No amount of uranium is safe. The National Academy of Sciences states that radioactive exposure has a lifetime cumulative effect and causes irreparable harm to the cells of the body. 

 Similarly, these studies have stated unequivocally that the populations surrounding an active uranium mine will experience increased exposure. 

 The stigma associated with uranium mining will have a destructive effect on property values and economic development.  How many people, businesses or industries will want to locate near or downstream from an operating uranium site? 

We need your support.  We need money to fund our efforts to communicate to the public and the legislature what is at stake for them and their communities.  We need volunteers who will become involved and help spread the facts and insist their legislators act responsibly. 

VUI is a determined, well-financed corporation.  They are investing huge sums in public relations firms and lobbyists.  They have every intention of proceeding along their chosen path.  We believe the risks that path entails for the rest of us require a meaningful public discussion, one that incorporates the facts, the science and the actual technology VUI plans to employ before the ban is lifted.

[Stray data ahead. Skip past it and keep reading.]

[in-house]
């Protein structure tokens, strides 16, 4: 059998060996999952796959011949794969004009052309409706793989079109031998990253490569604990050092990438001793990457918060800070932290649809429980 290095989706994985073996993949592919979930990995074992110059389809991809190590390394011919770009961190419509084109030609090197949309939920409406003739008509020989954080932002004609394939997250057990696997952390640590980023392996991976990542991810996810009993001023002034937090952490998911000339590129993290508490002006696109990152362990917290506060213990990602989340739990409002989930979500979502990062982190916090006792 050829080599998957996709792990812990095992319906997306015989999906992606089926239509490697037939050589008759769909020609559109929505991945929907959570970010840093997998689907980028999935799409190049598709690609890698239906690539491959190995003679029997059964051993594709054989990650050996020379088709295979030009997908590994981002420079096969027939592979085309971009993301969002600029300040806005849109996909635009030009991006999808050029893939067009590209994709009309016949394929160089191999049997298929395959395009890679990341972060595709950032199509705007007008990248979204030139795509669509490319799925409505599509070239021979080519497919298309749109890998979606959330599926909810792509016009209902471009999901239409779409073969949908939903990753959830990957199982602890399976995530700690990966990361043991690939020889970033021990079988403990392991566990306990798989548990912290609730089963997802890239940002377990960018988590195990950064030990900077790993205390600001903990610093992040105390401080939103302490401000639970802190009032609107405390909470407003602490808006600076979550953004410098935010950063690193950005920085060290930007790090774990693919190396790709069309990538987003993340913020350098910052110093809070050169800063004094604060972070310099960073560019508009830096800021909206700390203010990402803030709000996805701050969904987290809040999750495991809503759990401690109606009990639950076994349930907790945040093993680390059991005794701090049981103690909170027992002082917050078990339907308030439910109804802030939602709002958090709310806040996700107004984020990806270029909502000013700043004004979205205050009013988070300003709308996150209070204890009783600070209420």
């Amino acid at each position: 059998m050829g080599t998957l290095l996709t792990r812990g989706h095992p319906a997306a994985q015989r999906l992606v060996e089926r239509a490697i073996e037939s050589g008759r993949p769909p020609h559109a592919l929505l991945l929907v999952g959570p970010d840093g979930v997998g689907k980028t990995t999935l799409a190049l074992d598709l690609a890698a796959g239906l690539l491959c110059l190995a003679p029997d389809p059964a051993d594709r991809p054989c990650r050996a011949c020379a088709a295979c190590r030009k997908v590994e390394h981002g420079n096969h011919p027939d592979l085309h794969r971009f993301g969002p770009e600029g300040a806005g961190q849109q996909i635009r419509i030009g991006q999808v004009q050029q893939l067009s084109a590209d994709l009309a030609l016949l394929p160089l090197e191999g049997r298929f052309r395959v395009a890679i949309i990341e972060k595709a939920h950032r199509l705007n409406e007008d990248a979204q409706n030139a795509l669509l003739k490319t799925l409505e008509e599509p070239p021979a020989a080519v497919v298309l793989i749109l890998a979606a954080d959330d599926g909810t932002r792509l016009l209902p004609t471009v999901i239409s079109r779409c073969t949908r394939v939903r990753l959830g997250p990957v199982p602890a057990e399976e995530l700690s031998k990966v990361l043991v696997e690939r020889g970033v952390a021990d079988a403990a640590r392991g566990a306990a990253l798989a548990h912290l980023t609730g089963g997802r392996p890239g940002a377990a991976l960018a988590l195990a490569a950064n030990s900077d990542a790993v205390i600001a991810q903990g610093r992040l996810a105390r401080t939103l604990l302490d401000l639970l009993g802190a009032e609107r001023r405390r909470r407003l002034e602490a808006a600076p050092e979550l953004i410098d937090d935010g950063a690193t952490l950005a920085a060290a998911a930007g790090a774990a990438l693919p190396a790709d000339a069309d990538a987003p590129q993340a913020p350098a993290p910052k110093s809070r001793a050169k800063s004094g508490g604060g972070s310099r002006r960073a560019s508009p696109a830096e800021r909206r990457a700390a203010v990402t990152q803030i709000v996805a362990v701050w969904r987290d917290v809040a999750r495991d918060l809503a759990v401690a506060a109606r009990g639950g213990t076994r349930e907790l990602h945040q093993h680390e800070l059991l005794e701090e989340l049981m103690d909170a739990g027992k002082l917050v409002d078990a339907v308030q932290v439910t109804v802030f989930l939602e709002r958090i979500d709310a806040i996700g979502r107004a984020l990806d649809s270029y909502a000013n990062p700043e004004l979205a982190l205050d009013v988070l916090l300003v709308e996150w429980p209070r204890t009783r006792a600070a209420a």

More information is available at, including the studies referenced above, or you can contact me at 434-579-5085.  I would be happy to discuss any of this with you including how you might get involved in this incredibly important issue.  If you can send a check, please make it payable to our fiscal partner, The Roanoke River Basin Association (RRBA), a 501(c)(3) organization, specifying on the ‘For’ line on your check it is for the account of The Virginia Coalition, and send it to the address shown above.  

Thank you for your consideration.